Johann Hari: The year when an outpouring of charity trumped the immorality of a billionaire elite

In 2005, for a moment, the world stepped back along the long road of selfishness
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It starts with a tsunami and it ends with the freezing victims of an autumn earthquake. 2005 has been a year when the collecting tins never stopped rattling and the disasters never stopped rolling. Banda Aceh, Darfur, New Orleans, Kashmir: some of the largest trawls of cash for stricken people in history happened over the past 12 months. And some people - a fervid, hacking, influential minority - find this disgusting. On 30 December 2004 - when it was becoming clear that the Boxing Day tsunami had washed away whole generations in South East Asia - the Ayn Rand Institute sent out a stark press release. It was headed: "US Should Not Help Tsunami Victims". Do not give cash. Do not send help. Leave them.

This was not a random piece of spite. It expressed - with admirable clarity - a philosophy that has influenced some of the most powerful people in the world. Ayn Rand is the philosopher queen of America's billionaire chief executives, a woman who wrote a book called The Virtue of Selfishness and meant every word.

Although she is almost unknown here in Britain, Rand is the only novelist whose work has been read by every single US Congressman. Nor is her appeal confined to an elite: when the Library of Congress recently conducted a massive poll to find the most influential book in the US, her 1,070-page parable of market fundamentalism, Atlas Shrugged, came second. The only author to beat her was God. Rand's centenary has just been greeted with a slew of official celebrations, including a US postage stamp bearing her fierce smile.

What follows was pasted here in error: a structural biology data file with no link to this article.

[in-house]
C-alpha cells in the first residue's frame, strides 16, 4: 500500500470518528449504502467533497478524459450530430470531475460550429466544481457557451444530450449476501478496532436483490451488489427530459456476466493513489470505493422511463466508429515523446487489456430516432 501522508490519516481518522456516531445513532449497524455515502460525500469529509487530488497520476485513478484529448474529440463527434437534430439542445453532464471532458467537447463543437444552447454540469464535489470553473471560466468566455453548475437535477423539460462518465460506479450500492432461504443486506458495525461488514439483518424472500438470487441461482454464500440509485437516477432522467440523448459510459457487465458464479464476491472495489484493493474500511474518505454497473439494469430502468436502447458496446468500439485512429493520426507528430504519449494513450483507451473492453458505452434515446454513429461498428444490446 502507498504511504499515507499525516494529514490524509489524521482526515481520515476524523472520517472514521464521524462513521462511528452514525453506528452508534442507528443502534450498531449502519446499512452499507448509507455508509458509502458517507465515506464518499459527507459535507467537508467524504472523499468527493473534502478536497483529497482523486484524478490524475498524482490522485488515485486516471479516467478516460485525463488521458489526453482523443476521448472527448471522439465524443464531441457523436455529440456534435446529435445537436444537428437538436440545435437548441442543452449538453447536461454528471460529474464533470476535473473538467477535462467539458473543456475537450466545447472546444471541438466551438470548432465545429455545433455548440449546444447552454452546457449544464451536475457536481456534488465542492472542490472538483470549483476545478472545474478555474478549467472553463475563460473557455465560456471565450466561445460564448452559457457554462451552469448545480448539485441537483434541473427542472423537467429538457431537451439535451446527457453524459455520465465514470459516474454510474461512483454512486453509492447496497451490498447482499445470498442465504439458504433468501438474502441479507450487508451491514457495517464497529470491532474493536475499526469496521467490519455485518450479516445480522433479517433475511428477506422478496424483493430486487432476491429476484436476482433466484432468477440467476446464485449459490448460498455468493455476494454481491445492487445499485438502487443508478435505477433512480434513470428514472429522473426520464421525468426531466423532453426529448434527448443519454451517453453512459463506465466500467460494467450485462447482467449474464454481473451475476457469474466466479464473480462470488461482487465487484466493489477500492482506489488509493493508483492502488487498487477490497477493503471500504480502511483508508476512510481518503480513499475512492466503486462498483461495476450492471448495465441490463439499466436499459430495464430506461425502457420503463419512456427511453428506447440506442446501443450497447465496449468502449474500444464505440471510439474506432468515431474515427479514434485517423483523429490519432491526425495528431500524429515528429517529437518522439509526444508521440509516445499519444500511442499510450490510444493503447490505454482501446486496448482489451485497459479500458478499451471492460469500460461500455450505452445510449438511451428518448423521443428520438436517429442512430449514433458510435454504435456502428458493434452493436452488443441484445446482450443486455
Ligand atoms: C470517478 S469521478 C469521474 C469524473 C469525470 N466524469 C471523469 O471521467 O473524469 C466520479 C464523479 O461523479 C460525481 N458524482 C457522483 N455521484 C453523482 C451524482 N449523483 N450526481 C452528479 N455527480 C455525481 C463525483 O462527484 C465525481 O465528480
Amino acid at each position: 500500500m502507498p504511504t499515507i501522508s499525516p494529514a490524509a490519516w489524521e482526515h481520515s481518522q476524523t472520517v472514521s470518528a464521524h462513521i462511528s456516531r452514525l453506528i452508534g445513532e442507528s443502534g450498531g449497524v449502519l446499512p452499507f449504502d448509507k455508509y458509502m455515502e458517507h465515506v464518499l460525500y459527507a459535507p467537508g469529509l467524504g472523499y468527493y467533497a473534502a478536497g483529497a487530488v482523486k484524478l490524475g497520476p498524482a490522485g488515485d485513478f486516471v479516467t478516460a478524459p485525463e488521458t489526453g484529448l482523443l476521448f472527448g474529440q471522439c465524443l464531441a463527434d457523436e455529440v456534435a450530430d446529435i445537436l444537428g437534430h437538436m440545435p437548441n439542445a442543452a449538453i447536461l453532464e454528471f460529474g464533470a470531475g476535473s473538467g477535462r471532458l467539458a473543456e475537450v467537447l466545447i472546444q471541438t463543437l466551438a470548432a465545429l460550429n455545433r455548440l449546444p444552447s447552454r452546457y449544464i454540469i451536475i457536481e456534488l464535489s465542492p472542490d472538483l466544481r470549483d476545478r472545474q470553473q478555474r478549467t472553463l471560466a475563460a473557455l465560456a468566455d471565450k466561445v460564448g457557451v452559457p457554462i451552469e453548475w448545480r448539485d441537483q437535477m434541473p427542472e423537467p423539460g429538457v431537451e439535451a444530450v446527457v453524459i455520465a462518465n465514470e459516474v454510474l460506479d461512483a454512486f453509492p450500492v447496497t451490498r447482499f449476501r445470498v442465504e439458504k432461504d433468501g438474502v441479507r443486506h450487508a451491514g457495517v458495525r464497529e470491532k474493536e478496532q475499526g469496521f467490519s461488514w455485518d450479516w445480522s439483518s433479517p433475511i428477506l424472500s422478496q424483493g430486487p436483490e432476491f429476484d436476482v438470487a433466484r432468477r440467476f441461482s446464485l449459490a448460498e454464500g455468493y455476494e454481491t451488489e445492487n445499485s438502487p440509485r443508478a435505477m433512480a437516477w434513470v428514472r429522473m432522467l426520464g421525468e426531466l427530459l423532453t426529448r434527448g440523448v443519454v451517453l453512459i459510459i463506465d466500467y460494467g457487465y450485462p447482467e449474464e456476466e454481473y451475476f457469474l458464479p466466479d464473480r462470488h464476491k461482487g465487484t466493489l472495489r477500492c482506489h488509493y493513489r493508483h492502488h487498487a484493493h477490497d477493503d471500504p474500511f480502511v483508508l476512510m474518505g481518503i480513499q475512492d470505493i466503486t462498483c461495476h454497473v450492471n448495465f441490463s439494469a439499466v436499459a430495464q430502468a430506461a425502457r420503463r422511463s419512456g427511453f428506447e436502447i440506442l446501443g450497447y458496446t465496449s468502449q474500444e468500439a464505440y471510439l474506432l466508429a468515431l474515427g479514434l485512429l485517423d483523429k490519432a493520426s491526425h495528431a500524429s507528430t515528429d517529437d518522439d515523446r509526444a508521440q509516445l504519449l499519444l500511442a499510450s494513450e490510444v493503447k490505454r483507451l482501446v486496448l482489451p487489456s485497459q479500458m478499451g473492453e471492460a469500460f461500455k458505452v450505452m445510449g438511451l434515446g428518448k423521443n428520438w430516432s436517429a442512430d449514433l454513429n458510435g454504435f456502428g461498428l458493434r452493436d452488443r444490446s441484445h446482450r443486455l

The story of Ayn Rand is strangely revealing about the world - and particularly its most powerful nation - as it exists at the end of 2005. She was born into a family of wealthy Russian merchants during the moody dawn of the 20th century and spent her teenage years watching their riches and their dignity being stripped away by the Bolshevik revolution. She escaped as a young woman to America, and began to outline a philosophy called "Objectivism" that was the exact opposite of everything she had fled.

Where the Bolsheviks collectivised everything and left the individual with nothing, Rand demanded a mirror-image world where everything was privatised and nothing - no scrap of humanity - was left for the public sphere. There should be "no other nexus between man and man than naked self-interest" - so taxation should be abolished, and all human worth should be measured by "exchange value". Altruism - like giving to an orphaned tsunami victim - is an "evil" betrayal of your own ego.

She explained her philosophy at first through pot-boilers like The Fountainhead. One of her heroes boasts that he is the polar opposite of Robin Hood: "He was the man who robbed the rich and gave to the poor. I'm the man who robs the poor and gives to the rich, or to be more exact, the man who robs the thieving poor and gives back to the productive rich." If you want a sign of Rand's quiet victory, close your eyes and realise this could be Dick Cheney in one of his more candid moments, explaining the logic behind his massive tax cuts for the wealthy.